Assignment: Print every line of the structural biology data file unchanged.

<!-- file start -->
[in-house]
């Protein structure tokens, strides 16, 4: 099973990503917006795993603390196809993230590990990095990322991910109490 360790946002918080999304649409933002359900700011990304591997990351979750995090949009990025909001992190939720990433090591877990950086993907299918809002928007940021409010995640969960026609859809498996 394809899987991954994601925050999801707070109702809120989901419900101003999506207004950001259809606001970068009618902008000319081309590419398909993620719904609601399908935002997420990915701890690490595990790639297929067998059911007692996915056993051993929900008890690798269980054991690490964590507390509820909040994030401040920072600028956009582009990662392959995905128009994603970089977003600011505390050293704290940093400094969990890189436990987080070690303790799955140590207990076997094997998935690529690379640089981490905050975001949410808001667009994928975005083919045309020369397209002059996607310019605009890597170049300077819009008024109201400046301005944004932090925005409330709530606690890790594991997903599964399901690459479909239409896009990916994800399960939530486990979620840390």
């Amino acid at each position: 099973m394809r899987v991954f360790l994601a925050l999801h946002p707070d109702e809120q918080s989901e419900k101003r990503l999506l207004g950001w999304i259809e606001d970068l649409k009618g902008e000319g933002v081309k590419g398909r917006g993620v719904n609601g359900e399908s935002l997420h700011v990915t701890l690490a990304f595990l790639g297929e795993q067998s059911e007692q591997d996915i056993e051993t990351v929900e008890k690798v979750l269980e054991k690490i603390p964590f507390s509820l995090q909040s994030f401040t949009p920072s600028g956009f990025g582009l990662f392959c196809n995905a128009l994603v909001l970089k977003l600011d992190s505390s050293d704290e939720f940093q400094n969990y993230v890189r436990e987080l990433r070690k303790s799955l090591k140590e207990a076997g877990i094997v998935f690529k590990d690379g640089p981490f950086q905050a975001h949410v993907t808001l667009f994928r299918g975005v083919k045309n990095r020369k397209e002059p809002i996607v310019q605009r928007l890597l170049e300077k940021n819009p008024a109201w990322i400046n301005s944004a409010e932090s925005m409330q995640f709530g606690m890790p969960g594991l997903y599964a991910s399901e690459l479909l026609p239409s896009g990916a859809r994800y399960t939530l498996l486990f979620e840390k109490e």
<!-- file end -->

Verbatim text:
[in-house]
């Protein structure tokens, strides 16, 4: 099973990503917006795993603390196809993230590990990095990322991910109490 360790946002918080999304649409933002359900700011990304591997990351979750995090949009990025909001992190939720990433090591877990950086993907299918809002928007940021409010995640969960026609859809498996 394809899987991954994601925050999801707070109702809120989901419900101003999506207004950001259809606001970068009618902008000319081309590419398909993620719904609601399908935002997420990915701890690490595990790639297929067998059911007692996915056993051993929900008890690798269980054991690490964590507390509820909040994030401040920072600028956009582009990662392959995905128009994603970089977003600011505390050293704290940093400094969990890189436990987080070690303790799955140590207990076997094997998935690529690379640089981490905050975001949410808001667009994928975005083919045309020369397209002059996607310019605009890597170049300077819009008024109201400046301005944004932090925005409330709530606690890790594991997903599964399901690459479909239409896009990916994800399960939530486990979620840390």
């Amino acid at each position: 099973m394809r899987v991954f360790l994601a925050l999801h946002p707070d109702e809120q918080s989901e419900k101003r990503l999506l207004g950001w999304i259809e606001d970068l649409k009618g902008e000319g933002v081309k590419g398909r917006g993620v719904n609601g359900e399908s935002l997420h700011v990915t701890l690490a990304f595990l790639g297929e795993q067998s059911e007692q591997d996915i056993e051993t990351v929900e008890k690798v979750l269980e054991k690490i603390p964590f507390s509820l995090q909040s994030f401040t949009p920072s600028g956009f990025g582009l990662f392959c196809n995905a128009l994603v909001l970089k977003l600011d992190s505390s050293d704290e939720f940093q400094n969990y993230v890189r436990e987080l990433r070690k303790s799955l090591k140590e207990a076997g877990i094997v998935f690529k590990d690379g640089p981490f950086q905050a975001h949410v993907t808001l667009f994928r299918g975005v083919k045309n990095r020369k397209e002059p809002i996607v310019q605009r928007l890597l170049e300077k940021n819009p008024a109201w990322i400046n301005s944004a409010e932090s925005m409330q995640f709530g606690m890790p969960g594991l997903y599964a991910s399901e690459l479909l026609p239409s896009g990916a859809r994800y399960t939530l498996l486990f979620e840390k109490e």